"Heart of a Lion: A Lone Cat’s Walk Across America"
By William Stolzenburg
Bloomsbury USA $27.00
Reviewed by ELIZA MURPHY
A young male mountain lion left its hostile home in South Dakota’s Black Hills seeking love in all the wrong places before succumbing to death by auto on a scenic highway passing through the Connecticut suburbs.
During its two-year quest to find a mate, the cougar left a trail through the plains, cities, backyards and forests of the upper Midwest and the Northeast, giving rise to rumors and hysteria.
Uncollared, so without a known identity, he left evidence along the way that scientists gathered with incredulousness and zeal.
Was this lone cat an escapee? Did his carcass validate conspiracy theories about the secret mission of various agencies to release this charismatic predator to help manage unwieldy deer herds?
Leave it to author William Stolzenburg to give us the sordid details surrounding a terribly misunderstood animal.
Reaching back in time, the author traces the biological and cultural roots of fear surrounding lions to today’s institutionalized efforts to eradicate this savvy, and wrongfully vilified, animal. In doing so, Stolzenburg creates a portrait of an animal we ought to revere — with caution.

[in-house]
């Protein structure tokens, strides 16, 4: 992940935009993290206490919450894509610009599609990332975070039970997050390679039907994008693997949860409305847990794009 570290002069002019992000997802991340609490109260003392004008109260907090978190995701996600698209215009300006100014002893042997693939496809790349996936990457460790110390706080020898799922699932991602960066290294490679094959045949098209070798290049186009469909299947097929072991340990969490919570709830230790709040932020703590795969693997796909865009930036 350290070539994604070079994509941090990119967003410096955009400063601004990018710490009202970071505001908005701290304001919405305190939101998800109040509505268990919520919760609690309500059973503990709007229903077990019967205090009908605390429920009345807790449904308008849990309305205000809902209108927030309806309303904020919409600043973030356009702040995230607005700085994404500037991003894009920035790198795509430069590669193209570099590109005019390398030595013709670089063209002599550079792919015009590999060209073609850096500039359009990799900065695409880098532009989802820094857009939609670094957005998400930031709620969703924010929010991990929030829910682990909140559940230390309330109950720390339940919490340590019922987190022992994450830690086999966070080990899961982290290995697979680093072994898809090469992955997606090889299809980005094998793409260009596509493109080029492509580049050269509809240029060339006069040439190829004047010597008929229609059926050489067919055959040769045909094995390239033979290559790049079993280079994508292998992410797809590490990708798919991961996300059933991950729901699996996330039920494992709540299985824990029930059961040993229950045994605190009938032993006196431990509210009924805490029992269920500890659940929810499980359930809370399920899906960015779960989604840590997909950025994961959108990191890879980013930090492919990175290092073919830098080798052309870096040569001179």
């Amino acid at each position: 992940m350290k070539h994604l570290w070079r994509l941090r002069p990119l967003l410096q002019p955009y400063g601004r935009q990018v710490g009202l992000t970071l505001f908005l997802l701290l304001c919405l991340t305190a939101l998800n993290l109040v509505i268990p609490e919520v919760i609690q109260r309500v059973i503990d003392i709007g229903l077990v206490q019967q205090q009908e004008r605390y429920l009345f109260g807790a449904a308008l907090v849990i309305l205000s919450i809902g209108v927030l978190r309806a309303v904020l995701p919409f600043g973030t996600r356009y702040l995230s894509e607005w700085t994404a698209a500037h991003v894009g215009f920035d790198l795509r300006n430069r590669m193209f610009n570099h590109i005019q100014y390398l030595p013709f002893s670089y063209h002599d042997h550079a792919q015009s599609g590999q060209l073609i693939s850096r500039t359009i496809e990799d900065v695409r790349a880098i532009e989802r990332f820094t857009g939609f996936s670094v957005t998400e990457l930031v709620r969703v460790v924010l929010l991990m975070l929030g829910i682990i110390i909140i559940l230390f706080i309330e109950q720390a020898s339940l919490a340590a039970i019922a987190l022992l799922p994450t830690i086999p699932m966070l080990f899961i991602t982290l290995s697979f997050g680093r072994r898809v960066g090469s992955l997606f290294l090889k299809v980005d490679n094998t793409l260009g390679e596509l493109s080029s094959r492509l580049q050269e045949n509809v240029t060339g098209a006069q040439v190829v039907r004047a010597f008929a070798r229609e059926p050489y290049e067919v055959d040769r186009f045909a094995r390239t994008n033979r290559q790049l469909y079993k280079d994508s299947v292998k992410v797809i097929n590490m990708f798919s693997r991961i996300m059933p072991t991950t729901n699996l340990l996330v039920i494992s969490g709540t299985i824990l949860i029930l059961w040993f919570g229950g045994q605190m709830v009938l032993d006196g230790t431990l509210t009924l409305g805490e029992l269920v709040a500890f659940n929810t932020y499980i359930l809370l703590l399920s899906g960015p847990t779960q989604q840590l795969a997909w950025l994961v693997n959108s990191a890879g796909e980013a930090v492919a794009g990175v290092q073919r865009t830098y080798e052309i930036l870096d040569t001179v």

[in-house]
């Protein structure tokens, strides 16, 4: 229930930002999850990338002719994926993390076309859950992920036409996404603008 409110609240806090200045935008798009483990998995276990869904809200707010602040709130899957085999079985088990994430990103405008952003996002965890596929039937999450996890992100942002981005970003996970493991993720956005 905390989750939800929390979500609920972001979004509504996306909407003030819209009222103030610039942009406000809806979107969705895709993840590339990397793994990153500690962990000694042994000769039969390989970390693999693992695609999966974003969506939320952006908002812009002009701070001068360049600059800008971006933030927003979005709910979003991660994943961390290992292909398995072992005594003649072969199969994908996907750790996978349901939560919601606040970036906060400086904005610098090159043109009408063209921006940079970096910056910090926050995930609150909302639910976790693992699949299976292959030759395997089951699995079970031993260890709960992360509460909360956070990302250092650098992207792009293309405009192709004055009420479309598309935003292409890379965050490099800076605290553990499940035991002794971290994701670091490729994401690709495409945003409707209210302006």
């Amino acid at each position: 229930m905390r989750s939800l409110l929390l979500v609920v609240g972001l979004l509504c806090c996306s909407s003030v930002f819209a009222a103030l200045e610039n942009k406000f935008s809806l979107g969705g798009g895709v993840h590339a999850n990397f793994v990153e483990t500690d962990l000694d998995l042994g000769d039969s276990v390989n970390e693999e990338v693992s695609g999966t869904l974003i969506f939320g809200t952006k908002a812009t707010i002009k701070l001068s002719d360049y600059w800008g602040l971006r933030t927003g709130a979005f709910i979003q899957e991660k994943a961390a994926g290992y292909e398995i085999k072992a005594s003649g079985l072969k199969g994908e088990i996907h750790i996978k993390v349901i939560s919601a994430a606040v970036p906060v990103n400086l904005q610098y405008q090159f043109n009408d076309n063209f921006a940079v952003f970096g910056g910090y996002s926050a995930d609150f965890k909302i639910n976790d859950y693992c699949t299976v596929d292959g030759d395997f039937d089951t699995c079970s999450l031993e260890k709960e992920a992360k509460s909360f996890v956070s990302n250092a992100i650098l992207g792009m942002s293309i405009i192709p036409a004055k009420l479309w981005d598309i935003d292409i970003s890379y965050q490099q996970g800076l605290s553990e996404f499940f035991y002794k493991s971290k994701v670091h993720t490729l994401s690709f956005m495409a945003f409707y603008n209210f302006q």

Despite inflammatory legends of a ruthless killer who wantonly gorges on the flesh of critters we hold dear, the lion emerges as a solitary wanderer capable of extraordinary prowess but who prefers to steer clear of our kind.
Myths abound about the wild cat, primarily spread by ranchers who make false claims about predation on livestock, hunters who erroneously blame cougars for the decline in prey species and officials who amplify public fear to justify and sanction ongoing slaughter of this magnificent animal.
This book is not for the tender-hearted. Not only does the animal meet a horrible end, Stolzenburg is unflinching in his exposure of segments of the population that have essentially declared war on an animal for no good reason.
As a counterweight, the author tracks down wildlife biologists who readily supply facts that turn popular misinformation inside out, giving this intelligent survivor overdue kudos.
Written with an enlightening narrative, this book is an important addition to the growing body of evidence pointing to a need for increased protection for predators.
Eliza Murphy is an SEJ member and Oregon-based freelancer.
* From the Fall 2016 SEJournal.